Tuesday, June 23, 2009

There's No Grand Enemy. Hence No Grand Strategy.

I'm a big fan of Adam Elkus' blog, Rethinking Security. In a recent post, he points to an article he penned at redteamjournal.com, which was inspired by this post by a Marine captain blogging under the name Smitten Eagle.

Smitten Eagle examines the lack of a US Grand Strategy since the fall of the USSR. He then goes on to examine this vacuum in terms of memes, an idea put forward by Richard Dawkins and which FLG finds a tad bit annoying.* Smitten Eagle then discusses Tom Barnett's grand strategy as a meme. Despite the meme stuff, FLG finds SE's analysis of Barnett's work pretty on point.

This brings me to Adam Elkus. He writes:
In this understanding, grand strategy is not so much a grand plan but a shared understanding and overall guiding concept that is transmitted laterally to elites and then down the ranks. SE argues that “[s]ince the breakup of the Soviet Union, American grand strategy has defied meme. Various concepts–globalization, black swans, Y2K, [counterinsurgency], etc., have managed to spread among elites, but there has been very little coherence among these concepts.” SE is right, but it’s also important to point out that since the end of the Cold War, we have seen hundreds of eminent foreign policy theorists and military officers offer their own overarching grand strategic concepts. Many of them have written breezy, irreverent pop-academic tomes that seem almost tailor-made for memetic production. So why hasn’t a memetic competitor to Containment arrived?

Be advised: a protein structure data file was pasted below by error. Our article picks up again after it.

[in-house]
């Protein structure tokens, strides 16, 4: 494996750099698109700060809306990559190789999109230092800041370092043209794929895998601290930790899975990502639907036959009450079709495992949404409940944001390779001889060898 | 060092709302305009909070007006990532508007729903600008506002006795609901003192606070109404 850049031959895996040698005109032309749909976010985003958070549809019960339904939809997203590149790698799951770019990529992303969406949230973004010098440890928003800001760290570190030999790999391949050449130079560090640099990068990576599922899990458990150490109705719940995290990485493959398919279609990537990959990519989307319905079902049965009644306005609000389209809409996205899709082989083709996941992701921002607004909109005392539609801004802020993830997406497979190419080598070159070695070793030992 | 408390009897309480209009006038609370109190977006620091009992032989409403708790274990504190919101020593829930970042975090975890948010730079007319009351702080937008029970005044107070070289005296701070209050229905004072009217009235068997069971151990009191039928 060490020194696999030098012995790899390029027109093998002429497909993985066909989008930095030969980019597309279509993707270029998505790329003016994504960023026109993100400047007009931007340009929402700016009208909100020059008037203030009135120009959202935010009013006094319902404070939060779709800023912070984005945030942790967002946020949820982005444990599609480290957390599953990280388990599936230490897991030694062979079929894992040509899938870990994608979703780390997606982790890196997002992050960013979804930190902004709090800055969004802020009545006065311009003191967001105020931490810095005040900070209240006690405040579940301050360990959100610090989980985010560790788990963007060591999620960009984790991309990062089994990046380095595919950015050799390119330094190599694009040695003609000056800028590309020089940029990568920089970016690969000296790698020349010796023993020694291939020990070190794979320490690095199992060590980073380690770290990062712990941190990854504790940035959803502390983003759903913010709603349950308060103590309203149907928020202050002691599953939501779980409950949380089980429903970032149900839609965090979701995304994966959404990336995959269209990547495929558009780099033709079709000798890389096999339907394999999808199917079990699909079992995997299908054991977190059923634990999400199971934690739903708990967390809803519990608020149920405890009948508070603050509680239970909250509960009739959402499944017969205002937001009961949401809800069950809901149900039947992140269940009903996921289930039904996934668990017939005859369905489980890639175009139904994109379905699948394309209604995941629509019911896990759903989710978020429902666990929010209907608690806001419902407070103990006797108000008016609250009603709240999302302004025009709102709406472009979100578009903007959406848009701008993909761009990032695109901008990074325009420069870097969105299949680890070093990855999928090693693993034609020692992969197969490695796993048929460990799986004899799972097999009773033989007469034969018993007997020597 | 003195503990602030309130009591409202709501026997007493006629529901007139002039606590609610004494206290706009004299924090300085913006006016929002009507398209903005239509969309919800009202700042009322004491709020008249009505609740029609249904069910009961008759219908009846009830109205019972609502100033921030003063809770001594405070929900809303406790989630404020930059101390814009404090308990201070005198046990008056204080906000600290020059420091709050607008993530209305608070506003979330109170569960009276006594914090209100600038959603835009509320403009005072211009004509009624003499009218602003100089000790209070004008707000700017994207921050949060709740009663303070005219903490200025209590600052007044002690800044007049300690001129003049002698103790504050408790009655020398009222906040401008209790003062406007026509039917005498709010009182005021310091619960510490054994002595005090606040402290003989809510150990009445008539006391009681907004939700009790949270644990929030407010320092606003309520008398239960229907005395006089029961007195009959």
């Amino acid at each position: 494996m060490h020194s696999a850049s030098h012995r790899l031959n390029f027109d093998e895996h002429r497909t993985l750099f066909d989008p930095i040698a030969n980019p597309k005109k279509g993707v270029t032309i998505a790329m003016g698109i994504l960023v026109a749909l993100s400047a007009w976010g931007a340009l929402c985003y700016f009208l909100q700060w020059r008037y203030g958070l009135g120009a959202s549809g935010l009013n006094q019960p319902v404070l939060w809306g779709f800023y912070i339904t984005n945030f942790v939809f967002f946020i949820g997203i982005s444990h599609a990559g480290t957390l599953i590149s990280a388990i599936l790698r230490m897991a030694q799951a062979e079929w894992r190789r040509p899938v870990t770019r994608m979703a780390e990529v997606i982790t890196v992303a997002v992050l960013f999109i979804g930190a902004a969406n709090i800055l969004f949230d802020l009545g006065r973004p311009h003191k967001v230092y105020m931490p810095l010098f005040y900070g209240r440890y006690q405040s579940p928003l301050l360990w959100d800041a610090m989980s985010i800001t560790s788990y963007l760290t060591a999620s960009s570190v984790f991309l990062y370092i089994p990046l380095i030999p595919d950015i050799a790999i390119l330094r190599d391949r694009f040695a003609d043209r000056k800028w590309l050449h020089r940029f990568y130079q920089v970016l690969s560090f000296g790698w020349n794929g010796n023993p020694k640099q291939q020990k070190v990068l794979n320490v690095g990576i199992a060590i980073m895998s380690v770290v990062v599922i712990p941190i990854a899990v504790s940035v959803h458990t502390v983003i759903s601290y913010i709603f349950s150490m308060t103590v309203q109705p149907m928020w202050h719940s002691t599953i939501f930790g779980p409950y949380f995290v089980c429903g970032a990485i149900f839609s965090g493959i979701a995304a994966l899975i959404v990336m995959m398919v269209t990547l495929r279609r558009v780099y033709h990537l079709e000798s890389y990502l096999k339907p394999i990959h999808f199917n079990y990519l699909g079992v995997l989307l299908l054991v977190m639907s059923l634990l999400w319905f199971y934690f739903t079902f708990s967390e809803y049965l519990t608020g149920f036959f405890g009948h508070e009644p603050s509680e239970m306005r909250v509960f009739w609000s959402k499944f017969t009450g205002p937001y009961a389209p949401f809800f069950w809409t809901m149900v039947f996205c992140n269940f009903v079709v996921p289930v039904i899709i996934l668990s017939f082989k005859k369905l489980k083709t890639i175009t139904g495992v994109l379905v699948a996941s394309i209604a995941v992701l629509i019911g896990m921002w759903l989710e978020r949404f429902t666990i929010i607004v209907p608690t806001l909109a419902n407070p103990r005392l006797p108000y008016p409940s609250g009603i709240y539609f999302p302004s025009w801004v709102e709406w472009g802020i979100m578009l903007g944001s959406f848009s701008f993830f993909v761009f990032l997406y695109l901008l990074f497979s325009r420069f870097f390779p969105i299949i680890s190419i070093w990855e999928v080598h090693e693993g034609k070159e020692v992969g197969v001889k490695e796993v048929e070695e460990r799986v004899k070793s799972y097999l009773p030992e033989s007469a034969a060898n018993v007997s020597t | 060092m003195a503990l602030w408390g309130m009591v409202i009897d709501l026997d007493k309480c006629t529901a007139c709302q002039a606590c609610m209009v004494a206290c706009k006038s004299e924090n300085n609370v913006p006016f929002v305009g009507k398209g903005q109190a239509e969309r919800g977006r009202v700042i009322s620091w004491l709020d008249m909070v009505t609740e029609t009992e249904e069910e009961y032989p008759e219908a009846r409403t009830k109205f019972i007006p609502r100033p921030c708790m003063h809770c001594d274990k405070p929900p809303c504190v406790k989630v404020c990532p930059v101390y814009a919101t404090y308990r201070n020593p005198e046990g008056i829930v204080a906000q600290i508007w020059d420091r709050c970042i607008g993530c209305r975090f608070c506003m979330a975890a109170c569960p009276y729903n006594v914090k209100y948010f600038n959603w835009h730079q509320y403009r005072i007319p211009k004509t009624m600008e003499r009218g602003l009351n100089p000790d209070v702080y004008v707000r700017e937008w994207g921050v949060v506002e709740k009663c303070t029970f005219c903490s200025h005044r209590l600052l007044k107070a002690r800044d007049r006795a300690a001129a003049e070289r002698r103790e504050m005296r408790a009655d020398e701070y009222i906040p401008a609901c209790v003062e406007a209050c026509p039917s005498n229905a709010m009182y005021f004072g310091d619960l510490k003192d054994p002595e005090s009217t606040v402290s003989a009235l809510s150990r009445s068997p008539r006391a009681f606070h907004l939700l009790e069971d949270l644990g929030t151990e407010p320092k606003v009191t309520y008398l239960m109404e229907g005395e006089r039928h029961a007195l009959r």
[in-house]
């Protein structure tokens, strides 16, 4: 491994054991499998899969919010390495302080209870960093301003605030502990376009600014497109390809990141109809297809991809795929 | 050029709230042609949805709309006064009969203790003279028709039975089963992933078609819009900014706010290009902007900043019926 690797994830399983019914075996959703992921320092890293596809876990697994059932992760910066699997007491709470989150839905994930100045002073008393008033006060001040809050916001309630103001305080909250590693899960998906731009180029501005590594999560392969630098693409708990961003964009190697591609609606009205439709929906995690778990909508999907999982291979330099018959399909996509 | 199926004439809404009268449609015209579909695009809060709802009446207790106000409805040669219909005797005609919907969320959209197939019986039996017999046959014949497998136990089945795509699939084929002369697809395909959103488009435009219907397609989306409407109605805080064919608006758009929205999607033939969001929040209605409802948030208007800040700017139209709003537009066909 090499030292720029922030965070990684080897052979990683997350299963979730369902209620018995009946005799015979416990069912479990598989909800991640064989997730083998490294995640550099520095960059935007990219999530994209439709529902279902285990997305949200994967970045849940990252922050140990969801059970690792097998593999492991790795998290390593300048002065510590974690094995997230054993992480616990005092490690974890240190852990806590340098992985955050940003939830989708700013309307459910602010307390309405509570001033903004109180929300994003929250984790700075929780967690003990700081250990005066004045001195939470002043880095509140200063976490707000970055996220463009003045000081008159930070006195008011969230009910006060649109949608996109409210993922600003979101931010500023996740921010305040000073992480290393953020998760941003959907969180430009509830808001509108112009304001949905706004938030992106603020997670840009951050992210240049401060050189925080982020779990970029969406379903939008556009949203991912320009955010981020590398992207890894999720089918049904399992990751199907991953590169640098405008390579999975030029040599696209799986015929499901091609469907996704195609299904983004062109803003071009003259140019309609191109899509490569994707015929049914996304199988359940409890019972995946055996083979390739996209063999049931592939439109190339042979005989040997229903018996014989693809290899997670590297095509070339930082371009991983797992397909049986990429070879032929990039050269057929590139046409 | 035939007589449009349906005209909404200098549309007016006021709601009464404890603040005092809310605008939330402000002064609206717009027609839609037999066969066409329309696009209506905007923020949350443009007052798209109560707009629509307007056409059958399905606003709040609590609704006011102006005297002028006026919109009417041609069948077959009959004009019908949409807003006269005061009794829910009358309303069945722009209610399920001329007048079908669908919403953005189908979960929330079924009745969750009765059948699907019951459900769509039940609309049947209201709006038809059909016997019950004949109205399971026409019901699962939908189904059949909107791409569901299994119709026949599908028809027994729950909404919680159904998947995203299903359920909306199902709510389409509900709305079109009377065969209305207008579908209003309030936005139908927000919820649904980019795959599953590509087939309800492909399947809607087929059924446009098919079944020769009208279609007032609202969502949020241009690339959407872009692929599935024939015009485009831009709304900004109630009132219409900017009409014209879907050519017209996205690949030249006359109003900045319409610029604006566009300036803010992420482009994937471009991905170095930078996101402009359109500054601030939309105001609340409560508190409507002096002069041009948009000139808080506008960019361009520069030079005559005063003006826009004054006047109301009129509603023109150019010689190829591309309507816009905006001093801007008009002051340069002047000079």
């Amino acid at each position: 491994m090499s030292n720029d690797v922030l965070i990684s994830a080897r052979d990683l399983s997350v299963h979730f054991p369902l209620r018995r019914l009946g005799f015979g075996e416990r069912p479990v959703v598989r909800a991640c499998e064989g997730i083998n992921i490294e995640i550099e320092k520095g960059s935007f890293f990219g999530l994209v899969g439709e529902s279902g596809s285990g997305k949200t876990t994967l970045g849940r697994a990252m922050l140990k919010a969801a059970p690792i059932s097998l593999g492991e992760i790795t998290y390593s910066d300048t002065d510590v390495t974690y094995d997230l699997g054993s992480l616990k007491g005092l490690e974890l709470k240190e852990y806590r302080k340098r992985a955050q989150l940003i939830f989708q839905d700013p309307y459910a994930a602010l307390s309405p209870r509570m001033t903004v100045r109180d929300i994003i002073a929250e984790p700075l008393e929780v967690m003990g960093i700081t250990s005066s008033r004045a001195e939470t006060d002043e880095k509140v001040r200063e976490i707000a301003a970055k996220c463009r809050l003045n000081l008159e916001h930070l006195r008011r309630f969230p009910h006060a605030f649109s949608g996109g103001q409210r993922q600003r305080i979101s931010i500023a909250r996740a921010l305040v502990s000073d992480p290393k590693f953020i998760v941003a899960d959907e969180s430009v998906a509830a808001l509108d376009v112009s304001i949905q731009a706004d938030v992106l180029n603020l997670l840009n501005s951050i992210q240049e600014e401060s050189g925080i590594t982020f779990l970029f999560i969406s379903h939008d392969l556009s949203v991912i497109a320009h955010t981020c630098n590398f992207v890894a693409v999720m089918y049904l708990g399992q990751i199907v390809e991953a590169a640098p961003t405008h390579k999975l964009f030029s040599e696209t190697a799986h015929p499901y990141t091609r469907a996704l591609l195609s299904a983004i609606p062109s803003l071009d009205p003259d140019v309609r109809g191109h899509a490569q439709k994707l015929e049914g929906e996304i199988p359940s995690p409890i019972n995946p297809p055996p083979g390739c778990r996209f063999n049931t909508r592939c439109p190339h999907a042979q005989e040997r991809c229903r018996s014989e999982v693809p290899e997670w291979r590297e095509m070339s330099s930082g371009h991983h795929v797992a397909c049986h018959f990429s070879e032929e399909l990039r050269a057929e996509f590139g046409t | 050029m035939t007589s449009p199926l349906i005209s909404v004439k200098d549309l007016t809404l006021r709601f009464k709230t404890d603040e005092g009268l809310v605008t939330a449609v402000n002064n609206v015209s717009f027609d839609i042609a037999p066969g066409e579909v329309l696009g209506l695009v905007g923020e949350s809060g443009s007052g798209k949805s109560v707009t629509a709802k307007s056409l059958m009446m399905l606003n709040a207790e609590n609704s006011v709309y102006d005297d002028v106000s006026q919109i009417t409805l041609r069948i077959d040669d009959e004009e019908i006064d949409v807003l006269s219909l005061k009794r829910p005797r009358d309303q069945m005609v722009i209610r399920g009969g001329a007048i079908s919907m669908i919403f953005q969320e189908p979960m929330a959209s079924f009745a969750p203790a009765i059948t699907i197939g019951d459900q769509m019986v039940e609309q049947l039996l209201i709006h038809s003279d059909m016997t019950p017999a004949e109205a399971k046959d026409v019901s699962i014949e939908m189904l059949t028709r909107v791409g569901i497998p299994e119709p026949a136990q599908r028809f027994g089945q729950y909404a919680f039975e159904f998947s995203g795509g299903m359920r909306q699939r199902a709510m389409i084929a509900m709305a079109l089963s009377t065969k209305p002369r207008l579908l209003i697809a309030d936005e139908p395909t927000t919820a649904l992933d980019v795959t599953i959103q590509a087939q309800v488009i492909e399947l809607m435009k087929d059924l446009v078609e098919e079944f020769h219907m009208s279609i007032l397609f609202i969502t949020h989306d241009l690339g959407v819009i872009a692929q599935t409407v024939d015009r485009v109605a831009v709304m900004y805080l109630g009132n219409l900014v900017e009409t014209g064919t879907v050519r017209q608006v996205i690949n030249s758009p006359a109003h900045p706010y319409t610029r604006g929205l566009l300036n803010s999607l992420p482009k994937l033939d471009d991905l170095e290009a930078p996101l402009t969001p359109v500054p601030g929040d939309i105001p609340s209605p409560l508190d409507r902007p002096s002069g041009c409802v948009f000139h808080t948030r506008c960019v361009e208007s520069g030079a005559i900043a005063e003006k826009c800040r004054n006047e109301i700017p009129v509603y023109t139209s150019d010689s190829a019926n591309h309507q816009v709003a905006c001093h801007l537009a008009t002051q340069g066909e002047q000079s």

The simple answer is the the United States lacks even a close military competitor, and forget an existential military threat. al-Qaeda is, from a strategic perspective, a minor nuisance.

If and when China rises as a military competitor, which is still several decades off, then we'll have a commonly accepted grand strategy because we will have to. As they say, necessity is the mother of invention. This talk of how grand strategy is formed and why it hasn't formed seems like intellectual parlor games of little to no consequence.

As FLG's said before, NATO worked because the allies' collective minds were focused by the existential threat of the Warsaw Pact. Without it, NATO is a complete waste of time and should be abolished. It has no raison d'etre.

Likewise, we don't need a grand strategy right now and so we don't have one. Now, it would be nice to have one because then we could proceed in some sort of rational manner. However, we have the luxury of being so superior militarily to every other country in the world that the lack of a grand strategy is something we can afford.

FLG really likes Rethinking Security and he's going to start reading Smitten Eagle, but this talk of memes needs to stop. It's intellectual babble almost only for intellectual babble's sake.

* Memes are too amorphous of an idea and ultimately not a very useful construct for discussing anything. In point of fact, FLG thinks the idea of a meme is a cheap rip-off of the Hegelian Dialectic.

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